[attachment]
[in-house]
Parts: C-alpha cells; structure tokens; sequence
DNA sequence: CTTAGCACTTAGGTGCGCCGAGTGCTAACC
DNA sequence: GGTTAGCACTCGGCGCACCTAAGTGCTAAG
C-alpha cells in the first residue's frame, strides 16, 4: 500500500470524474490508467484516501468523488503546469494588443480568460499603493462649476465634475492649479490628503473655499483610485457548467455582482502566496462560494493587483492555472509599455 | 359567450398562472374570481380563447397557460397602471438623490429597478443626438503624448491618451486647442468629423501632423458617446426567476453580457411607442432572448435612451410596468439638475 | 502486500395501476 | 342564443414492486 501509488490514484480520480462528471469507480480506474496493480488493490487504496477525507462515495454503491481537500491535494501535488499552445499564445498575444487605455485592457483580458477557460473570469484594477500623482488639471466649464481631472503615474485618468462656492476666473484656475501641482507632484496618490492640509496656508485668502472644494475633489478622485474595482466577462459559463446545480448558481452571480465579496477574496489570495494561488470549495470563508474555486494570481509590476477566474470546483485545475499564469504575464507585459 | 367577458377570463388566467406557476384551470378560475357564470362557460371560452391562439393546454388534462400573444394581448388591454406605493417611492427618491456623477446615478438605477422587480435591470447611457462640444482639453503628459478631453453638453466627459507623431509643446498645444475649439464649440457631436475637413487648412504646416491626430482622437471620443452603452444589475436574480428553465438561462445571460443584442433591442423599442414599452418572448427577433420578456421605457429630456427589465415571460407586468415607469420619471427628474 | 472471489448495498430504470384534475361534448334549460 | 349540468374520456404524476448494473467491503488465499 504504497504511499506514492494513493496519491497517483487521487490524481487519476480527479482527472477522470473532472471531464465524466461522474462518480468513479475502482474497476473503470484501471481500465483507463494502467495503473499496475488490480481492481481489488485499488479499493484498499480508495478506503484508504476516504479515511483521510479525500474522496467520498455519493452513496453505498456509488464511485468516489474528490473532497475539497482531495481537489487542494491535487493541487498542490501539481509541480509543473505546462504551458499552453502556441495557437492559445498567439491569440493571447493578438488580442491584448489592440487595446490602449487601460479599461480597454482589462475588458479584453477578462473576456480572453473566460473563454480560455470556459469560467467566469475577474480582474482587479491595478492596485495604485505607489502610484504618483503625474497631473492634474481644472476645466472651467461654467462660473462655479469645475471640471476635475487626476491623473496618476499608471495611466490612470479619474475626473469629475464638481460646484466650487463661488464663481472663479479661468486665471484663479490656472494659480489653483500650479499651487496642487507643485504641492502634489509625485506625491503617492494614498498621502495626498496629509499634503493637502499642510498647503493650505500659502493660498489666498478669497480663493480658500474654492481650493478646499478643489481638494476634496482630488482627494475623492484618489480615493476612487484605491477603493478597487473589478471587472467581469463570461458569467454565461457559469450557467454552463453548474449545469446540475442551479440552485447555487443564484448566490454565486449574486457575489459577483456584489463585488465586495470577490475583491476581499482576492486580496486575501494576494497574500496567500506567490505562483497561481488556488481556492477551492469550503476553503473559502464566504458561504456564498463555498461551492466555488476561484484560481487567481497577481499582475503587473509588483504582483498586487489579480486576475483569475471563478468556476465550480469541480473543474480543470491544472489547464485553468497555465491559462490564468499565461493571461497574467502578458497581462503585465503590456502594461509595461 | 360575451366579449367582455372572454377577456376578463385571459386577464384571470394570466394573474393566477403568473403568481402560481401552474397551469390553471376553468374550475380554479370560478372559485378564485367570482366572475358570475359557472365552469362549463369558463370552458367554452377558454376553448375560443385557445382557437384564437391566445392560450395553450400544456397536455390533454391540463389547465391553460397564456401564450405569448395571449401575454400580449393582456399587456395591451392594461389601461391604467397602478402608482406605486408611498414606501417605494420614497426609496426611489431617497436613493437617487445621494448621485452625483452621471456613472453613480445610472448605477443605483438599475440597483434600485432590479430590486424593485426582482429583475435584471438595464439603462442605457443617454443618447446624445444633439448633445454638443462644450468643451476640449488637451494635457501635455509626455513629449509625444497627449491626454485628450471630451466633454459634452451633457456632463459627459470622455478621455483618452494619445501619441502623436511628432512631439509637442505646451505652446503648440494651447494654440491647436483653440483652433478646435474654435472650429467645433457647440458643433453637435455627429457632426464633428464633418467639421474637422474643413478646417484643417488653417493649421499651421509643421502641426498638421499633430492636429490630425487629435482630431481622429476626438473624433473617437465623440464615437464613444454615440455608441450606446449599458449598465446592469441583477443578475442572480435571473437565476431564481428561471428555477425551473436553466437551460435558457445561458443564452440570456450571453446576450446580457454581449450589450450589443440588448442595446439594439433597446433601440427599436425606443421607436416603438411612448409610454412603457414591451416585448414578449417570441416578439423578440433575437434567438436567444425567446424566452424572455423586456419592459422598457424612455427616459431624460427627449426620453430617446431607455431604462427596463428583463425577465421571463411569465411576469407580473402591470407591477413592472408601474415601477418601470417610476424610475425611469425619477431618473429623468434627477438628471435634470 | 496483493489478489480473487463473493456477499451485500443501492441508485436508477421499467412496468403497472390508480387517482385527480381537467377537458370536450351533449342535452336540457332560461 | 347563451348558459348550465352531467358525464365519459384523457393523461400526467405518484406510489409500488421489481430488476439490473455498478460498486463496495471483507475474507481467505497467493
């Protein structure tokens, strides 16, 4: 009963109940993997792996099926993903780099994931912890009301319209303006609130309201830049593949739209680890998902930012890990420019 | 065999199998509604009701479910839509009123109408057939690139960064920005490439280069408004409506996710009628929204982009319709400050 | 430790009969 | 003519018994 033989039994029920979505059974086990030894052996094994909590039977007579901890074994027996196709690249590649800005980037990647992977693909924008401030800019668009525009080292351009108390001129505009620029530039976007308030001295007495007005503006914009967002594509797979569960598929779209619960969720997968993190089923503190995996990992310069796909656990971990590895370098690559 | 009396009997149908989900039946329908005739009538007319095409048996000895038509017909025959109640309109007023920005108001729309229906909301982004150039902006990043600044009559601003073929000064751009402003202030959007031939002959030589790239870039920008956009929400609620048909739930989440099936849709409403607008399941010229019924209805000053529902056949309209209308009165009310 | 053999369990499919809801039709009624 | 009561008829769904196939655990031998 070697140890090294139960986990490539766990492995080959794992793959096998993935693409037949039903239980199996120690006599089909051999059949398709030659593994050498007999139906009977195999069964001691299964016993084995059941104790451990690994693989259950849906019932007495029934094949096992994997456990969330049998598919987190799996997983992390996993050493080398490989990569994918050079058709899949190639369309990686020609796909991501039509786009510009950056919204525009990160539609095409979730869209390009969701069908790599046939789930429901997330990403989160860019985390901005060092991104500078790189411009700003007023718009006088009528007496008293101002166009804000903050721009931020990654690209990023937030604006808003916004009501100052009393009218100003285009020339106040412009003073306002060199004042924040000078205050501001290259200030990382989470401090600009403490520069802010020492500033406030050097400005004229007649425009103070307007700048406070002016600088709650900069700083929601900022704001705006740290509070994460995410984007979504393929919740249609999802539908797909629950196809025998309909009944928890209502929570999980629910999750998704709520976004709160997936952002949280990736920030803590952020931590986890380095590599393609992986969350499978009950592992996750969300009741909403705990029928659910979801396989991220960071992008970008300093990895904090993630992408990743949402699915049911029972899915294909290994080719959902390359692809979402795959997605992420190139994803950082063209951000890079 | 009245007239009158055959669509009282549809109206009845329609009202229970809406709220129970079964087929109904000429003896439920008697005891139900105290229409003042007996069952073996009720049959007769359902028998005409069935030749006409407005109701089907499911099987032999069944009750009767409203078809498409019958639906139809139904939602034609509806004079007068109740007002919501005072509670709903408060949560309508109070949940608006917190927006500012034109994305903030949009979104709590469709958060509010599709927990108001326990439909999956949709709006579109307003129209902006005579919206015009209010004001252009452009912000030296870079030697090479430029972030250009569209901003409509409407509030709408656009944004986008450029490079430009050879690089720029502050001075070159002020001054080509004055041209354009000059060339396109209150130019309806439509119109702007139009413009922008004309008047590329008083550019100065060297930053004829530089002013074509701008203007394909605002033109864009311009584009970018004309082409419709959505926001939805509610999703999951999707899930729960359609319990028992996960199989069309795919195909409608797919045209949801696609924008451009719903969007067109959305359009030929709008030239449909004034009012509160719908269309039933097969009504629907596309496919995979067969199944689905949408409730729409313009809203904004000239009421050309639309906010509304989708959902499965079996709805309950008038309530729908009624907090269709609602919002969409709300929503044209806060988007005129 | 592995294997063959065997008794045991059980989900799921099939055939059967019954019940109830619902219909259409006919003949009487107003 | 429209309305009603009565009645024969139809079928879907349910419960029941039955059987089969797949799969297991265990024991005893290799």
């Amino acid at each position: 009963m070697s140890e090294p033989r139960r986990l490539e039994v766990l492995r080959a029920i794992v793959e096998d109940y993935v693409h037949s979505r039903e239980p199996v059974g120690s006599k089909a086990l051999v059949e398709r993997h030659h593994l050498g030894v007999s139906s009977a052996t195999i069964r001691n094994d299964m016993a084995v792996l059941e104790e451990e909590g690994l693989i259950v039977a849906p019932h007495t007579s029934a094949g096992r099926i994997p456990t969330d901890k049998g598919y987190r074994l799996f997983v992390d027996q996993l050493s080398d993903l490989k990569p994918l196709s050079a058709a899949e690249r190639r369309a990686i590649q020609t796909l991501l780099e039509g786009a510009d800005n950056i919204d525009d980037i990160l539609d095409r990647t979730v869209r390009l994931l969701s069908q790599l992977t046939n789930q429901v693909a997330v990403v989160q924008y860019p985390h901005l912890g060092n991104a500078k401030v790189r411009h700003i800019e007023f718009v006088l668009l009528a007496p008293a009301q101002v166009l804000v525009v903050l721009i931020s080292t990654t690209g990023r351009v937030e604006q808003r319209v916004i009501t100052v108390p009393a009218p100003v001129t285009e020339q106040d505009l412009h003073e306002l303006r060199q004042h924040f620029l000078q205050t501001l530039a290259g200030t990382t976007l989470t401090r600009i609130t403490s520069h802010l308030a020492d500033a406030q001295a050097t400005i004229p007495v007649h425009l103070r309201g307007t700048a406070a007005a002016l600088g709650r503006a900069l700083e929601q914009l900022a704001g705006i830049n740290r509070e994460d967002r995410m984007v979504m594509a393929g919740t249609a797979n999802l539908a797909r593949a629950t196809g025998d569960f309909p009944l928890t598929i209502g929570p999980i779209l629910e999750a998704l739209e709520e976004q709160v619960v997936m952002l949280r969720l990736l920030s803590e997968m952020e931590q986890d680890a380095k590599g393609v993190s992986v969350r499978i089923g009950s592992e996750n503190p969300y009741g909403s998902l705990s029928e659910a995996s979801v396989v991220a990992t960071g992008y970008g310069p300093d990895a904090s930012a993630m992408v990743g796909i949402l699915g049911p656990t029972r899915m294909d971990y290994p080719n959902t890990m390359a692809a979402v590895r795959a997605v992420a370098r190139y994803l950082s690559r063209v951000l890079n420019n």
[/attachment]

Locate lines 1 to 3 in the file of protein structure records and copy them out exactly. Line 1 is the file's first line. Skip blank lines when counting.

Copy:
[in-house]
Parts: C-alpha cells; structure tokens; sequence
DNA sequence: CTTAGCACTTAGGTGCGCCGAGTGCTAACC